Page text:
The primary purpose of this course is to explore, by the comparative method, the basic concepts of African legal theory and practice; the structure and content of African legal systems; reception of foreign laws and their interaction with African customary law; the rules developed to resolve internal conflict of laws; and the evolution of modern African constitutions. The class will also review specific topics, such as the tension between customary law and modern constitutional standards in areas of marriage, inheritance, and succession; and land tenure, administration, and conflict resolution. The class will further evaluate the role of law in fostering social and economic development to reduce poverty, disease, and malnutrition; the role of international financial institutions in Africa; and the contribution of foreign direct investment, international trade, and transfer of technology. Specific topics will be explored, including on-going legal and judicial reforms.
Major topics include (1) African legal systems: customary law and foreign law—common law, civil law, Roman-Dutch law—origins, definition and nature of applicable laws: reception of foreign law clauses, issues of integration and conflict of laws rules, (2) major topics in customary law: (a) rights issues in law of marriage, inheritance, and succession; (b) quest for justice and reconciliation in conflict resolution—Gacaca Jurisdictions in Rwanda, truth and reconciliation commissions in South Africa and Sierra Leone, and traditional healing rituals in Uganda; (c) land tenure and administration—concepts, nature, and modes of land holding; management and dispute resolution; land administration and agrarian reforms, (3) law and development: regional economic, trade institutions—African Union and its organs, the New Partnership for African Development (NEPAD), COMESA, ECOWAS, SADC, and EAC; international financial institutions and their role in fight against poverty, disease and malnutrition; the Millennium Development Goals, and (4) Constitutionalism in Africa: evolution of African constitutions, constitutional legality, and the scourge of the coup d'etat and human rights.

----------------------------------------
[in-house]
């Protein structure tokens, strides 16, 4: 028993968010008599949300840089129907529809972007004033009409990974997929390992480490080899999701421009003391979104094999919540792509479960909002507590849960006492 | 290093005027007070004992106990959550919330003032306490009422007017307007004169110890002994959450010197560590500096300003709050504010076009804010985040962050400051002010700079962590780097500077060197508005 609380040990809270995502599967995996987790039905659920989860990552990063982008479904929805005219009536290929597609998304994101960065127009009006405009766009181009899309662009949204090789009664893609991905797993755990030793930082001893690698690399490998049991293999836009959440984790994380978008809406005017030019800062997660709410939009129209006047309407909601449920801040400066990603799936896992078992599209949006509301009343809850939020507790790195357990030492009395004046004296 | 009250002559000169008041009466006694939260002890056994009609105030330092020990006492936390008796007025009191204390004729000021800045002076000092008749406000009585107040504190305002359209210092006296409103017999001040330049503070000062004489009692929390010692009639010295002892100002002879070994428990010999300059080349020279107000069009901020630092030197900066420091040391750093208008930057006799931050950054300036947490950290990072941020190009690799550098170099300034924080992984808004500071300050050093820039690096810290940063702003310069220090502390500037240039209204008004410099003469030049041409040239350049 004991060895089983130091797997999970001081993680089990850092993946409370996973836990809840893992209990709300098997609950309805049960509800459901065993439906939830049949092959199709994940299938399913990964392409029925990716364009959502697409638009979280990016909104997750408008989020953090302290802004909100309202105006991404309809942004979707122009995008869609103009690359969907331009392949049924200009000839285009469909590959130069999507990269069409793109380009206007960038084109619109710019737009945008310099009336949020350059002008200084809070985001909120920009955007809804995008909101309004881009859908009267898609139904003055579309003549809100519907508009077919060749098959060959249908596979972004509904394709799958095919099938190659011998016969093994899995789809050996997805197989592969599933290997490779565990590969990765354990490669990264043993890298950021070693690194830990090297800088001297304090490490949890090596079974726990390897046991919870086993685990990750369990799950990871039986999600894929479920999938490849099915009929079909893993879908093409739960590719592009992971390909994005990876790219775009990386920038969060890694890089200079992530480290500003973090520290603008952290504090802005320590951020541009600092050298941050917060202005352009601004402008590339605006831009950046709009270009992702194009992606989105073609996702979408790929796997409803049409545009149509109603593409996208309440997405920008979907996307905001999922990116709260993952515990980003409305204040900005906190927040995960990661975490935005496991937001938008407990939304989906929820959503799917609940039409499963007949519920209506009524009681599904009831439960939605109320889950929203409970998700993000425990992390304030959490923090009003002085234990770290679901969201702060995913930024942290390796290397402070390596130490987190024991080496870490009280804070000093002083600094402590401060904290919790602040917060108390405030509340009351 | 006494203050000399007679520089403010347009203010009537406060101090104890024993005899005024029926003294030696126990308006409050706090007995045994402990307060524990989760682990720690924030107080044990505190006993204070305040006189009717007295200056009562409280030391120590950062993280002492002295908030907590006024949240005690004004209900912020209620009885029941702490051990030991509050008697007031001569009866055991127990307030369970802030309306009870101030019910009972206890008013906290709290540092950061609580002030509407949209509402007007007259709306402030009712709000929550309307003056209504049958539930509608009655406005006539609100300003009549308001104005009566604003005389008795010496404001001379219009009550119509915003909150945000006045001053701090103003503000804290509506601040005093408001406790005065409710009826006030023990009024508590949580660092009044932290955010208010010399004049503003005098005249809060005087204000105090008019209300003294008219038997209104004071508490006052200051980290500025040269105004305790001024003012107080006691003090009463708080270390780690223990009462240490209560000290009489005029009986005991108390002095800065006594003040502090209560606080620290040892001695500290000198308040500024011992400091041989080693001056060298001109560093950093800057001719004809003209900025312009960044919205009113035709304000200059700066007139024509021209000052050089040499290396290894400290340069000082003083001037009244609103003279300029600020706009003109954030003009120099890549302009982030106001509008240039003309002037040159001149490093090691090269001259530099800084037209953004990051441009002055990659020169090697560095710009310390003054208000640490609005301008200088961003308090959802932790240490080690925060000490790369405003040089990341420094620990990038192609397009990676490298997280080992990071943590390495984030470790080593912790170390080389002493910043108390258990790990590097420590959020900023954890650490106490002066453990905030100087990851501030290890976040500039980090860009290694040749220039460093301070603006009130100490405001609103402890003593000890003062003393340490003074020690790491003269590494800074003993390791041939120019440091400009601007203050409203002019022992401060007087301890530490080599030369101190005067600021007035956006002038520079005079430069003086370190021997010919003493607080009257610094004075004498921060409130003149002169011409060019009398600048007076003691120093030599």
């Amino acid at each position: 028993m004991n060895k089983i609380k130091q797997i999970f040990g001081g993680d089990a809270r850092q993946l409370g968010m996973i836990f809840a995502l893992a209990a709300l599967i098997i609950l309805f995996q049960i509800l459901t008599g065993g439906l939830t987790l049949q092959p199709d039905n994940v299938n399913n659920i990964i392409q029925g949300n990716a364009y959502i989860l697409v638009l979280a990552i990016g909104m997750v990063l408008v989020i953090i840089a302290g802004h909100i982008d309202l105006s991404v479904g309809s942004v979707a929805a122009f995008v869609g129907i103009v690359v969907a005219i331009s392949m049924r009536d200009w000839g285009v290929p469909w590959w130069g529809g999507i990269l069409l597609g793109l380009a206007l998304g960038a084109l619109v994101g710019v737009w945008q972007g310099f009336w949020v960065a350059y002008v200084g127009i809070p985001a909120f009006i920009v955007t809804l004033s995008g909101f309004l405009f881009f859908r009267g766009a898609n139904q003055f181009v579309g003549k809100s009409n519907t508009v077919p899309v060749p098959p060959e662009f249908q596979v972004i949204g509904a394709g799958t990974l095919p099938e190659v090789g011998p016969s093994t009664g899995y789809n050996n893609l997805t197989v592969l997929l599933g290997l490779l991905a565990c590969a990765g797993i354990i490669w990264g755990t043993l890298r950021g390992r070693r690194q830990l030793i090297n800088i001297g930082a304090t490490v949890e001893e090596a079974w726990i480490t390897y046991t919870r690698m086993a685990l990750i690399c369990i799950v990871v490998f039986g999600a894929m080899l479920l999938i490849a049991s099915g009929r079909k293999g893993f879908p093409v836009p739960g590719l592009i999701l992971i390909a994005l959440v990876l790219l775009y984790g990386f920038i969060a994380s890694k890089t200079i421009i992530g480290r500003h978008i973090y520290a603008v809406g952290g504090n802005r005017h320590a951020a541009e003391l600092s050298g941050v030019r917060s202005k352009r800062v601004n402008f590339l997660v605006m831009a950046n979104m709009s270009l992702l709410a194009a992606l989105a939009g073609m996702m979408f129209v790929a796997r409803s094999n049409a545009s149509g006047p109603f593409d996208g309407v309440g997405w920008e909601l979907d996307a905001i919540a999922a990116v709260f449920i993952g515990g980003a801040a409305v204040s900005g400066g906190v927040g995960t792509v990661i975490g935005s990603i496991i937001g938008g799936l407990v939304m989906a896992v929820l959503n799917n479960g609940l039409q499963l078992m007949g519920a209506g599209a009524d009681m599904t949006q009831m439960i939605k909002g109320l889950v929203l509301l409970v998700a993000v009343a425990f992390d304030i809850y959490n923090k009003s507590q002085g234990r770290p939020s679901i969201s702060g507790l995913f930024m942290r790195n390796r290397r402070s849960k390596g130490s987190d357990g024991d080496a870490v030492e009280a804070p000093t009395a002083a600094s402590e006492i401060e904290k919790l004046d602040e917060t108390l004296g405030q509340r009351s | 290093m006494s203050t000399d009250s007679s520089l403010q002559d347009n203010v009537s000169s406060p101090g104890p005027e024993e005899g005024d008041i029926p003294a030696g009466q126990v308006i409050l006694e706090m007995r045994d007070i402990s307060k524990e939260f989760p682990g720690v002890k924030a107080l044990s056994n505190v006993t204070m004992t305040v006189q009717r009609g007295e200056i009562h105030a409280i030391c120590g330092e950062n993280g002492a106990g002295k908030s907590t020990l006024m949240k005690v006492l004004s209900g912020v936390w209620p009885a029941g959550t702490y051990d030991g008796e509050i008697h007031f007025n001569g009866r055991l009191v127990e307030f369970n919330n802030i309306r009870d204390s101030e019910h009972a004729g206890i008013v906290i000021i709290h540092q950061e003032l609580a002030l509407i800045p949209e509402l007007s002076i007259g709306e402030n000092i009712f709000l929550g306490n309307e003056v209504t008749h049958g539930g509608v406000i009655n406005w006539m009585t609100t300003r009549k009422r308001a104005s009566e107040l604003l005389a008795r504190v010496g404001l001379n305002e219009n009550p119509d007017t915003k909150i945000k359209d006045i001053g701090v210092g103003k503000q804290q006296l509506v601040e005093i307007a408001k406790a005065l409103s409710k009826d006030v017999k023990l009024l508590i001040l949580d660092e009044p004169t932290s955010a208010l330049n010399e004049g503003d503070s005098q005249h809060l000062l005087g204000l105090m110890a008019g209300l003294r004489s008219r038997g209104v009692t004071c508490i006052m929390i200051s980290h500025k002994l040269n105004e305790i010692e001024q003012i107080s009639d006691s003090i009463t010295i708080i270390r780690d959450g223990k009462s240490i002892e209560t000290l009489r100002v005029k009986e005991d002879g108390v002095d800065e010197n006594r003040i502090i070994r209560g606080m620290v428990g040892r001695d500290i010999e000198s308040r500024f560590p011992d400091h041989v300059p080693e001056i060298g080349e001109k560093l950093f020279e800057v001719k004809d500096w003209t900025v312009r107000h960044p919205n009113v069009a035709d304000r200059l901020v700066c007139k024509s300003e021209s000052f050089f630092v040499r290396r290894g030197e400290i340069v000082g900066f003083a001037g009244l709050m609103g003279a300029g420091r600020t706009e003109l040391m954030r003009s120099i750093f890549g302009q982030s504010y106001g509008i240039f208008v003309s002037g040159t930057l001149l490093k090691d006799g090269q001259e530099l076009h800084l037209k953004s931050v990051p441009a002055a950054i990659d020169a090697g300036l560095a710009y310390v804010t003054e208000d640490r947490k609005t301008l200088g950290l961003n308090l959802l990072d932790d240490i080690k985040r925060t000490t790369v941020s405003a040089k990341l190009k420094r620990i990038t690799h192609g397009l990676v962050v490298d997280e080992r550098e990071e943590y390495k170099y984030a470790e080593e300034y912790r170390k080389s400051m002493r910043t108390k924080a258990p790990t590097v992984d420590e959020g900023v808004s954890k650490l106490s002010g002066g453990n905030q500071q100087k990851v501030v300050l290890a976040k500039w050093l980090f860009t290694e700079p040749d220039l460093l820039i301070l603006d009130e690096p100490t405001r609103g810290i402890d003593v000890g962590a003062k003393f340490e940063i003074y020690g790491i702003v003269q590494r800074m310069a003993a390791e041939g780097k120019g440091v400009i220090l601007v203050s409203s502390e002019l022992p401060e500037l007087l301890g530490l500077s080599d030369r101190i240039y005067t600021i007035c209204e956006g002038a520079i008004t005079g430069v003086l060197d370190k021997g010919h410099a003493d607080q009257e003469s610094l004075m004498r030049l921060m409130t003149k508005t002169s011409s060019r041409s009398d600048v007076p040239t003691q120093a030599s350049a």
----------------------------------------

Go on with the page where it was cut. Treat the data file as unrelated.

This course should be of interest to law students and other students from different disciplines interested in the nature and operation of law in Africa, constitutional law, international economic law and development, comparative law, and international law.
Section Offerings for 2012-13
|L6211-001||12F||African Law and Development|
|F. Ssekandi||T 4:20 PM-7:10 PM||WJWH 417|
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